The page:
I've been on Goodreads a total of maybe six weeks. In that six weeks I've gravitated towards "friends" who are either reviewers or authors with whom I share the same book interests, or they have the same kind of attitude that I do. The "I seriously don't care what you have to say go suck your thumb" attitude.

However, one thing that Goodreads is awesome for is connecting authors with reviewers. I've looked at SO MANY book blogs by reviewers and been REALLY excited to have that person read and review my book when I get to the part that says:

"I am not accepting books by self published authors."

AHHHHHHHH GRrrrrrrrrraahhhhhhhhh


That's when I get frustrated. Now, I TOTALLY realize that it's up to each individual reviewer to decide what THEY want to accept, and I absolutely respect that.

That doesn't mean I can't cry a little about it.


So this is just me asking if there's a specific reason I see so many reviewers not wanting self published titles?


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Published on April 27, 2012 08:25 • 159 views • Tags: crying, everyone-hates-me, i-want-a-cookie, self-published-author, why-me
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message 1: by Evie (new)

Evie I don't think it's anything personal. Personally, I reached a point with my blog, when I really just have to be a little bit picky with what titles I accept for reviews. Having worked with many publishers over the past year, and being sent dozens of books, my first priority is getting through the ever-growing stacks of books I receive every week in the mail. And there just isn't enough time for anything else. That doesn't mean I don't like/respect/want to help promote self-published books - I do! I have worked with many amazing self-pubs over the past years, some of them I think of as friends now, all of them I deeply admire and respect, and for them I always have a spot on my blog - no matter what. And I wish I could help all the self-pubs out there, accept all the requests, read all the books.. but it's just physically not possible. So, yes, I realize that seeing "not accepting self-published books" might be a big let down and stab in the heart, but it's better than accepting every single request from everyone and then not being able to ever actually get to the book. That, I think, is even more disappointing for the author :)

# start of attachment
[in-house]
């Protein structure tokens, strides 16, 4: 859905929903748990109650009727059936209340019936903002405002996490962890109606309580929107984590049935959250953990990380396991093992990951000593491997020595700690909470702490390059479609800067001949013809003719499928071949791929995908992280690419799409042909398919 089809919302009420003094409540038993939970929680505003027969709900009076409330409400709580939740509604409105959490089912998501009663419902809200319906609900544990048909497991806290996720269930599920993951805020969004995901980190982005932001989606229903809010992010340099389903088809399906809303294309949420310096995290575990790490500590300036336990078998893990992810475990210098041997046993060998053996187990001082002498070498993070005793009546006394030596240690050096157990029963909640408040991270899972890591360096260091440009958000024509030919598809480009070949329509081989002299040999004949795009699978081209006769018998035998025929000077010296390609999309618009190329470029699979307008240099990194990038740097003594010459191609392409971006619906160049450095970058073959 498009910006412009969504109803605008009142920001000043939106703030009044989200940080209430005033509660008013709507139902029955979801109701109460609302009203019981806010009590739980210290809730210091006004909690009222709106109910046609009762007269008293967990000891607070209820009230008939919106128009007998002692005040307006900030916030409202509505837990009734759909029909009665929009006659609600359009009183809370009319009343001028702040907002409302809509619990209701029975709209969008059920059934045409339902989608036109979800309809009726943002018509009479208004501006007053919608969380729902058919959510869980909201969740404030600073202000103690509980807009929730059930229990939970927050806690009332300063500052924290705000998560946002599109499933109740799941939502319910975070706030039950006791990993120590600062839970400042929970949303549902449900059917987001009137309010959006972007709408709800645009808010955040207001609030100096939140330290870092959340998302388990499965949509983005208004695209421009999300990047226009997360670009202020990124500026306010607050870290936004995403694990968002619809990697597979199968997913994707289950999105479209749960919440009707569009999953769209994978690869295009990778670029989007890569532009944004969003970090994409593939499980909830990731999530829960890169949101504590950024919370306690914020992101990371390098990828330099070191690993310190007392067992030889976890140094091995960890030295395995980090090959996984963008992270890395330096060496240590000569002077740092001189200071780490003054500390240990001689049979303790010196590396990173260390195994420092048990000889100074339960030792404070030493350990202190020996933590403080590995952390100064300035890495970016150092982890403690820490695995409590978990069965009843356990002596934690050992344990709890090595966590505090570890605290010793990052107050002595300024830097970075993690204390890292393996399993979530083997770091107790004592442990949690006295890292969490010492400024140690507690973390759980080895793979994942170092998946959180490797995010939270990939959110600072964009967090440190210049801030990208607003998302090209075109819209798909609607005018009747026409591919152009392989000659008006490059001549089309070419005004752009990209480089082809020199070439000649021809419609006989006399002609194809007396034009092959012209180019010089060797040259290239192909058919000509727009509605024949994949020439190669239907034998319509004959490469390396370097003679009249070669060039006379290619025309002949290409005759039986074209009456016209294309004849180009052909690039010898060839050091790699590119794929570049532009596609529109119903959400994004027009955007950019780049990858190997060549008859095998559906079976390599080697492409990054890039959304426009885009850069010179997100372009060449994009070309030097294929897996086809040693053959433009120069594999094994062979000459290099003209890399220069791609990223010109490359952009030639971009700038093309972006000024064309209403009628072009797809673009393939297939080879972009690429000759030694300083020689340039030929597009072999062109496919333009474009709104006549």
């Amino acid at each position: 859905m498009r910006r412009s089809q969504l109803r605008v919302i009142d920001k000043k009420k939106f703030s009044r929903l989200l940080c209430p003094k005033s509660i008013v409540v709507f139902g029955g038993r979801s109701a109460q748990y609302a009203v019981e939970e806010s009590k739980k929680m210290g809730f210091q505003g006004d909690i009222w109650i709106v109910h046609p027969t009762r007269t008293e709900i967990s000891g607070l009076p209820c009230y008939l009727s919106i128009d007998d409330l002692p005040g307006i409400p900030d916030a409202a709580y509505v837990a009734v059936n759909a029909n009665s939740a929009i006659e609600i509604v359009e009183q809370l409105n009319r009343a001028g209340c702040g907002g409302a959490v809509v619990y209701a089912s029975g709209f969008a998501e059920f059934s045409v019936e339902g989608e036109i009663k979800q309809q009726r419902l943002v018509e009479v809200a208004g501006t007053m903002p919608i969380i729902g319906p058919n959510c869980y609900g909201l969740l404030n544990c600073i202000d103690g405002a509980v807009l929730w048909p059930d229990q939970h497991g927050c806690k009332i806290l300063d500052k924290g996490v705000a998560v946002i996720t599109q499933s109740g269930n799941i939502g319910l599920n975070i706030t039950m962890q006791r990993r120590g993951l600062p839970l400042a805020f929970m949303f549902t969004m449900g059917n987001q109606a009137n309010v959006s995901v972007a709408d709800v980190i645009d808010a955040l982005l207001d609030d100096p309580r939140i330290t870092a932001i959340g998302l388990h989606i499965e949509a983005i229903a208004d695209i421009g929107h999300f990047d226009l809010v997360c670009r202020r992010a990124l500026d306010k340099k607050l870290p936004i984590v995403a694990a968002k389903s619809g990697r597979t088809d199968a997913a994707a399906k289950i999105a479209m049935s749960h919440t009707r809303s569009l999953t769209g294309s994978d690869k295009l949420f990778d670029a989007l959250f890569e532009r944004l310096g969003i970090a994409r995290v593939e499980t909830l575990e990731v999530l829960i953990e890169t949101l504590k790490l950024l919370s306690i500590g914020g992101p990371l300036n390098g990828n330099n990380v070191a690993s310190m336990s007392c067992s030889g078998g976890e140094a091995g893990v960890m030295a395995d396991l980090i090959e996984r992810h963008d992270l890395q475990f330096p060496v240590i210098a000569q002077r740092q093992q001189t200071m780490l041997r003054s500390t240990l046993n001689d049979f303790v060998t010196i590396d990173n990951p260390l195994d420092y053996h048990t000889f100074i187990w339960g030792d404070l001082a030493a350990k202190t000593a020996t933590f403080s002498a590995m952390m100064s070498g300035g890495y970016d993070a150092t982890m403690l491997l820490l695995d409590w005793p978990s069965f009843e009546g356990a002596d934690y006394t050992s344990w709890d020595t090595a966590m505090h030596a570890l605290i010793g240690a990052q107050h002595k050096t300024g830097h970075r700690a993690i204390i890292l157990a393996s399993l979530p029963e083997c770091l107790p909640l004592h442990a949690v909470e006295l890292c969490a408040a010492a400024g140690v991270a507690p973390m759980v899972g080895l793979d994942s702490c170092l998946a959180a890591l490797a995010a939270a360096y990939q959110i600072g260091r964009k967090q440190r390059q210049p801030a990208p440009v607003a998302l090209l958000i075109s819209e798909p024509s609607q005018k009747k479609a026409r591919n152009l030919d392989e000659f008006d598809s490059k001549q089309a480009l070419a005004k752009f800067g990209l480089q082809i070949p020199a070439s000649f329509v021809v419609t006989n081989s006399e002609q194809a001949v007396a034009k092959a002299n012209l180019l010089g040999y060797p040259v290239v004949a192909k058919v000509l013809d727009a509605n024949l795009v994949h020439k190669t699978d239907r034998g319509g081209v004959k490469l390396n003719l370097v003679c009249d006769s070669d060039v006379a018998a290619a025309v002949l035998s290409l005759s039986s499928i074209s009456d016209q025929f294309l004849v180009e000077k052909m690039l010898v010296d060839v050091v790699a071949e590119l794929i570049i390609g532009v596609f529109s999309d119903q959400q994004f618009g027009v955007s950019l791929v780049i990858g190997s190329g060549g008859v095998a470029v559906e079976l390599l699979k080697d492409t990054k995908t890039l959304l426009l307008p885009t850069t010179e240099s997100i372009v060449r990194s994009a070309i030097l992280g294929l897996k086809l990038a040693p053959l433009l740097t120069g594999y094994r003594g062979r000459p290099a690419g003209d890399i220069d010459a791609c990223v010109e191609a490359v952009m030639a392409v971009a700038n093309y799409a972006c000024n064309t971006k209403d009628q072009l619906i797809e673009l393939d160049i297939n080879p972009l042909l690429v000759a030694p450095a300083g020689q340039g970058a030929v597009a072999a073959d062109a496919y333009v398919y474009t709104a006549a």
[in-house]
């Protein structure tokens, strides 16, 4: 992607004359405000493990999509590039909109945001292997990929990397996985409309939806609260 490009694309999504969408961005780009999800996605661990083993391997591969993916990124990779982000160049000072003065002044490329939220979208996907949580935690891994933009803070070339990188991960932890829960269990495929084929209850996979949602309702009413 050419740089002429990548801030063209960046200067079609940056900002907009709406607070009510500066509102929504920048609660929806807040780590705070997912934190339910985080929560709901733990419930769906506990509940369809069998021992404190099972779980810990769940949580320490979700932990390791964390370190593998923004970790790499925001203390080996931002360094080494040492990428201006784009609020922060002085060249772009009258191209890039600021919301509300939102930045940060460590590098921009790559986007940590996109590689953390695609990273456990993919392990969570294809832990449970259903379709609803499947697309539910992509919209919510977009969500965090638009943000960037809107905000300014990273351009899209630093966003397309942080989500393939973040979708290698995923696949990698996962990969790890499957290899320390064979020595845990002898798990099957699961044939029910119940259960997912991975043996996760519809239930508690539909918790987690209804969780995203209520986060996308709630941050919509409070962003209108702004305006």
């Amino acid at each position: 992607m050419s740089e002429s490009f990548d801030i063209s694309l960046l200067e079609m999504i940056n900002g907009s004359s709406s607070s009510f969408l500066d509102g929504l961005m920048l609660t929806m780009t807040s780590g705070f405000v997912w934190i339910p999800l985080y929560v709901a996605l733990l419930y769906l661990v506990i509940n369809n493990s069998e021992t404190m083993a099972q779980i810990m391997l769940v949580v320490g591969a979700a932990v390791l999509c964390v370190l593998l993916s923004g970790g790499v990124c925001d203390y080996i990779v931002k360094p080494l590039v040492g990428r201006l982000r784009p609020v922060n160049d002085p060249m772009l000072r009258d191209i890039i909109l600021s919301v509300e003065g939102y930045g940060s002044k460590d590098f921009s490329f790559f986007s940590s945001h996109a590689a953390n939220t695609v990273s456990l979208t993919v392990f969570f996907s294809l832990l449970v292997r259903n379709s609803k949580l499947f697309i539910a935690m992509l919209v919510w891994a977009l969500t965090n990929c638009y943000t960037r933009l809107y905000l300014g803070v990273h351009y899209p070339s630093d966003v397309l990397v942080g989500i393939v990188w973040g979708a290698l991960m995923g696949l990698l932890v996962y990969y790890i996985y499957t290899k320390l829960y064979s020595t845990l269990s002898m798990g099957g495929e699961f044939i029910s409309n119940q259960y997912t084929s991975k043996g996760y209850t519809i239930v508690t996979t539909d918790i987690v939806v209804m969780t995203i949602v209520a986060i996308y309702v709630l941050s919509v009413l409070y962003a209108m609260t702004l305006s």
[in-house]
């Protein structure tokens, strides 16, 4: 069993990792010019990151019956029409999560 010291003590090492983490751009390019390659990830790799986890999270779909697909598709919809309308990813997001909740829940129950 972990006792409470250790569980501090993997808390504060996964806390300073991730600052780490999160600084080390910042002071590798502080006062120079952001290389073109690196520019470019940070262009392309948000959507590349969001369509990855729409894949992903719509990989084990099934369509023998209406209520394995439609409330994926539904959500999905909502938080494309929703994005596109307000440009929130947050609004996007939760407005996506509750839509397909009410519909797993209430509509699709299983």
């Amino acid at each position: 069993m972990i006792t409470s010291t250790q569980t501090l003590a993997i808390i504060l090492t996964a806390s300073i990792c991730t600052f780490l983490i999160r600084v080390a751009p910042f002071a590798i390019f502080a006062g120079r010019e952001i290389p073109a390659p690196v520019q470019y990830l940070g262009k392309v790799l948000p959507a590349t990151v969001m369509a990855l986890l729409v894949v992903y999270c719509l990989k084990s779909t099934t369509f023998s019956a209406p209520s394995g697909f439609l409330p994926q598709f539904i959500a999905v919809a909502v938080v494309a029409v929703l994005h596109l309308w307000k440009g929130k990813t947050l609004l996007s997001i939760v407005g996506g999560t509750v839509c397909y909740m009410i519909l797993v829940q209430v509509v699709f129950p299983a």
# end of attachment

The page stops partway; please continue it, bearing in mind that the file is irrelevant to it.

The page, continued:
message 2: by Missy (new)

Missy LaRae Evie,

Thanks for the comment. I've sifted through a ton of blogs, and when I find a reviewer who specifically reviews my genre of book it's a let down when I see that. I do understand that they get a ton of requests, I honestly don't know how some of you do it.

It's really cool that you've become close with self published authors, I think of a lot of them as mavericks, and know from experience how genuinely daunting it can be even approaching someone with pretty much zero street cred and asking them to review a book.

I do agree that it is disappointing to get a rejection from a reviewer, or to not even get a reply.

I hope you do get through your stacks of TBR though, so much out there that's good I can't hardly wrap my head around it!

message 3: by Kenya (new)

Kenya Wright You know there are hundreds upon hundreds of reviewers out there that read and review indie. The best thing is to go to indie books like Angelfall or (mine) Fire Baptized, then check out who reviewed the books. They usually have there blog address on there goodreads page OR you can just email them.

Truthfully, the amount of book blog reviewers that read indie surpase the ones that don't... and lets face it, the ones that don't read indie are not the ones you want reviewing you anyway because those people tend to have a magnifying glass searching for a problem.

Wish you luck!

message 4: by Missy (new)

Missy LaRae Kenya,

Very good points and thanks for commenting. I've been looking over a ton of blogs, but honestly there's so many of them and all of the genres are different it does take a tremendous amount of time.

The Sword and The Prophet was written for a middle grade audience, but has been enjoyed by an adult audience as well.

Thanks for the advice and for putting The Sword and The Prophet on your to-read shelf!


message 5: by Kate (new)

Kate Copeseeley Honestly, (and I don't blame them here) I think some book bloggers get tired of being solicited by indies who they don't know from Adam and haven't been vetted. I read a TON of indie books (not an book blogger), but even I hesitate to take a chance on just ANY indie book. There are so many. I usually go for the ones that have a few reviews (and not all good reviews, either! I like to wait until there are a few one or two star reviews).

Kenya is right, there are a lot of bloggers who review indie books. Kindleboards has a list of them somewhere, I believe.

message 6: by Missy (new)

Missy LaRae @ Kate

I don't blame them either, definitely don't. I've downloaded a ton of indie books lately, and honestly struggled through a couple of them, and quit reading quite a few.

Do you think a well thought out approach email works to push a reviewer towards a book? I tried really hard to write a "please read my book" email that sounded professional, interesting, and not like I was the next baby Jesus of authors.

Thanks for the tip about the kindle boards. I find myself spending so much time marketing The Sword and The Prophet that I'm neglecting my writing!

Bad, bad juju.

Thanks for the reply!

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Missy LaRae

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